Encyclopedia of the Great Plains

David J. Wishart, Editor

THOMSON, VIRGIL (1896-1989)

Virgil Thomson, photographed by Carl Van Vechten, 1947

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Virgil Thomson, classical composer and music critic, was born on November 25, 1896, in Kansas City, Missouri, where he learned piano and played organ at his family's Calvary Baptist Church. After serving in the army during World War I, Thomson studied composition and conducting in New York, Paris, and Boston. He graduated from Harvard in 1923. Returning to Paris in 1925, his home until 1940, Thomson came under the influence of composition pedagogue Nadia Boulanger and French composer Erik Satie, whose clarity, simplicity, and humor he admired.

Thomson's large body of work, which includes operas, symphonies, chamber pieces, songs, and film scores, while reflecting the classicism of his formal studies, is largely rooted in his early musical experiences in Kansas City. Indeed, in his well-known scores for the celebrated documentary films The River (1937), The Plow That Broke the Plains (1936), and Louisiana Story (1948), the last of which earned a Pulitzer Prize, Thomson incorporated familiar American religious and secular melodies. Even in his operas, most famously, Four Saints in Three Acts (1934), Thomson employed the musical vernacular of his midwestern background, an example of the "new simplicity" and growing nationalism of American serious music of the 1930s.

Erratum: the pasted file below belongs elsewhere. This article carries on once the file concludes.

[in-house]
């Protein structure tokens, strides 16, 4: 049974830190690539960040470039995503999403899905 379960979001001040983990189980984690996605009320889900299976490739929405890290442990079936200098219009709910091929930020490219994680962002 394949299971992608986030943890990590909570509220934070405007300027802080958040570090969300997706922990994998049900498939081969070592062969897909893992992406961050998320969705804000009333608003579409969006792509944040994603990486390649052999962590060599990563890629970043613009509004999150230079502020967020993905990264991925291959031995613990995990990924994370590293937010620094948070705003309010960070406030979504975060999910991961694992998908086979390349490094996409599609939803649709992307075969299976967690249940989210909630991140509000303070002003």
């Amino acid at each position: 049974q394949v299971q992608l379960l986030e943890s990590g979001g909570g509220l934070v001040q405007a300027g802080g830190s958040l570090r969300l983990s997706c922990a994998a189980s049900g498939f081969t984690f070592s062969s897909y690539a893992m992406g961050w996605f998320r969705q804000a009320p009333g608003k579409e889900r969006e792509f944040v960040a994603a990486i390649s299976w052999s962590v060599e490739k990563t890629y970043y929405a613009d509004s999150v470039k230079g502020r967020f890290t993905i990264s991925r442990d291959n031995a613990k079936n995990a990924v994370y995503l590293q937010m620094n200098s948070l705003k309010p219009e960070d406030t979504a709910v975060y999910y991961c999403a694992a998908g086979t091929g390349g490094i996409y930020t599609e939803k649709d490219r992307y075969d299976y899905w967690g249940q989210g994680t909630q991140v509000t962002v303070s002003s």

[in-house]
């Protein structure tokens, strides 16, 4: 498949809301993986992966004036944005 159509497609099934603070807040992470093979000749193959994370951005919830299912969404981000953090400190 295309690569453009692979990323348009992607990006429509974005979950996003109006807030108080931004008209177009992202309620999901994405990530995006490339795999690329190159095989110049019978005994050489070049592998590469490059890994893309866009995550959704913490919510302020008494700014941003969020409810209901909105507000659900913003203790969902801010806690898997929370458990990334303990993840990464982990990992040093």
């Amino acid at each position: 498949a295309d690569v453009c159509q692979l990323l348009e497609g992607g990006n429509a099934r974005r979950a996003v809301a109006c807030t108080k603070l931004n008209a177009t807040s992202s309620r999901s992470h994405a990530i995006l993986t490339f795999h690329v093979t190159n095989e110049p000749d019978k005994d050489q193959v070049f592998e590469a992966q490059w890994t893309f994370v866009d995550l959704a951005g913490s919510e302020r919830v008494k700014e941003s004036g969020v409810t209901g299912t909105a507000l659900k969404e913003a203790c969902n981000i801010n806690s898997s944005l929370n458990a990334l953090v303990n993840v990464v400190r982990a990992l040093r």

In addition to composing, Thomson enjoyed a successful career as a music journalist. Having established himself in the pages of Modern Music during the 1930s, he was commissioned to write The State of Music (1939), which argued that musicians should produce their own music. On the strength of that work, the New York Herald Tribune hired Thomson as its chief music critic. During his reign at the Tribune from 1940 to 1954, Thomson's provocative commentaries were anthologized in The Right of Judging (1948), Music Right and Left (1951), and Music Reviewed, 1940–54 (1967). In the 1970s and 1980s Thomson devoted himself largely to teaching and lecturing. He died in New York City on September 30, 1989.

See also FILM: The Plow That Broke the Plains .

Chuck Berg University of Kansas

Rockwell, John. A Virgil Thomson Reader. Boston: Houghton Mifflin, 1981.

Thomson, Virgil. Virgil Thomson. New York: Alfred A. Knopf, Inc., 1966.

Tommasini, Anthony. Virgil Thomson: Composer on the Aisle. New York: W. W. Norton, 1997.

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